Common Reason for Deaths of New Zealand White Rabbits Maintained Under Individual Housing System at the Medical Research Institute of Sri Lanka
Department of Laboratory Animal Science, Medical Research Institute, Colombo, Sri Lanka
NZW rabbits were brought to Sri Lanka from Japan in 1990. They were given a feed prepared at MRI according to WHO formula using locally available ingredients and this formula was given to them for more than 25 years. They were maintained under proper biosecurity measures. Regular postmortem procedures are performed to identify any potential pathogenic organisms.
To find out common reason for death of NZW rabbits for the period of 04/01/2017–26/02/2018.
Animals above 3 months to two years were recruited to the study (07). Sudden deaths or death after diarrhea were observed in most of the rabbits. Clinical signs were recorded and carcass was subjected to detailed postmortem (PM) investigations. Abnormalities in the external and internal organs were recorded. Samples were sent for histopathological and bacteriological investigations where necessary.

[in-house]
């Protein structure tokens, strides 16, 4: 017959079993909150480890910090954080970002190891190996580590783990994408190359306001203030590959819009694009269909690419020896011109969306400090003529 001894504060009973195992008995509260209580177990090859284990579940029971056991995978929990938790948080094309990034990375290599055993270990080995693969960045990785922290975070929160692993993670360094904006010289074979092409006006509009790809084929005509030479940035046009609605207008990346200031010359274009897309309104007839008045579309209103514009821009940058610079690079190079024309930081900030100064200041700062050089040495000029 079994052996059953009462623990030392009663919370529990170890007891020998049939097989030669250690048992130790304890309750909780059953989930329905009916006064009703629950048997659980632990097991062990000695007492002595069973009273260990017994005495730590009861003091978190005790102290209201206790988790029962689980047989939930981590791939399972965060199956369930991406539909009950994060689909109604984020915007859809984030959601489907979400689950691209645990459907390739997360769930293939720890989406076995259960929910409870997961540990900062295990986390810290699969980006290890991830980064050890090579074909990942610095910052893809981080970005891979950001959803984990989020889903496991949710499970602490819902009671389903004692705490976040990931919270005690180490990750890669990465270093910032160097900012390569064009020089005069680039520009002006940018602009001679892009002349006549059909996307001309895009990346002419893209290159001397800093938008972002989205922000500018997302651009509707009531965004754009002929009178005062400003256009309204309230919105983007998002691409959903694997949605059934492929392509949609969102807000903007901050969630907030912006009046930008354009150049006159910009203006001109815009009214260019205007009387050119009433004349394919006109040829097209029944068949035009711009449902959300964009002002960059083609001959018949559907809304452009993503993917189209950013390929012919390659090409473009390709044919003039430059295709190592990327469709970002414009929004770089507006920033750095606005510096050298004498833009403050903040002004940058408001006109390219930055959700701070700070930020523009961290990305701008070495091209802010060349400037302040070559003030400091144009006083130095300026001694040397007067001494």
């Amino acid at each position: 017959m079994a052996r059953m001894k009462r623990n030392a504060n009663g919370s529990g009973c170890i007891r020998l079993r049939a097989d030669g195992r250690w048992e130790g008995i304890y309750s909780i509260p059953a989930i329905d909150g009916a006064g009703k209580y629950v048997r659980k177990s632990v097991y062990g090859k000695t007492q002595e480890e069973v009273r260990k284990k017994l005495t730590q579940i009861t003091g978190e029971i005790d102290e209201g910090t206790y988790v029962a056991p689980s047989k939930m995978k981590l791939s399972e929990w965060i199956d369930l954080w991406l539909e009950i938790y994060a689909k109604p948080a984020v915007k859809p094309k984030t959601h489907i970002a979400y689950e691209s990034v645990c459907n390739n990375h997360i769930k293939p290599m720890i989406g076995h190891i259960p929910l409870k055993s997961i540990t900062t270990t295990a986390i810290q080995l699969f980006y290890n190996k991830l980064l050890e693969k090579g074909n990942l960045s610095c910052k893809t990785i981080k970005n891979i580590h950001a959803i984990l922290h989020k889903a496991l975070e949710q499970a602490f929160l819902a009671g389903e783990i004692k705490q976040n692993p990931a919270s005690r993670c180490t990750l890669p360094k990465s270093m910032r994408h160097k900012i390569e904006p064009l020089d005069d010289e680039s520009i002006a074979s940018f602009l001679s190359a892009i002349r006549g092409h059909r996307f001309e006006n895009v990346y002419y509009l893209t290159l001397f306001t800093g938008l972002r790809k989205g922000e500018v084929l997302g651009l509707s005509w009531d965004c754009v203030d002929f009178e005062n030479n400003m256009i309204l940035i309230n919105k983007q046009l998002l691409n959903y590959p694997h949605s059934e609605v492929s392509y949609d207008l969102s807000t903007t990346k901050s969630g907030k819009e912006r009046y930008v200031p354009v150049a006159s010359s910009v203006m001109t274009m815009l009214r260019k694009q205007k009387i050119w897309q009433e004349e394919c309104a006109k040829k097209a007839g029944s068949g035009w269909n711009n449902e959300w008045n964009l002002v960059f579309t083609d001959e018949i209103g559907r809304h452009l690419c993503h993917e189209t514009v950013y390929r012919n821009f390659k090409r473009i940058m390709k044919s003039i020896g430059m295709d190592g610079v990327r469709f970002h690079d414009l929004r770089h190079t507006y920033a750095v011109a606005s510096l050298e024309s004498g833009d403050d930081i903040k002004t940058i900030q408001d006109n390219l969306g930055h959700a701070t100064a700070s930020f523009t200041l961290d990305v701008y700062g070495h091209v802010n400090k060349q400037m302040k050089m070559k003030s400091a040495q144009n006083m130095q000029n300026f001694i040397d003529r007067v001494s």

Two animals (28.5%) died due to torsion in the intestinal tract whilst two animals (28.5%) died due to stomach rupture. Sudden death, fasting and diarrhea were the commonest clinical signs. Congested blood vessels were observed in the area of torsion. Congested lungs also were observed. Tracheal swabs were negative for pathogenic Streptococcus and Staphylococcus. In two animals (28.5%), diarrhea and dehydration were observed, but gut samples were negative for Salmonella, Shigella and Campylobacter species. In one animal (14.28%), no clinical sign was observed. Stomach filled with food and congested lungs and blood-filled trachea were observed. After PM and laboratory investigations no abnormality was detected.
NZW rabbits at MRI are susceptible to diseases related to intestinal tract.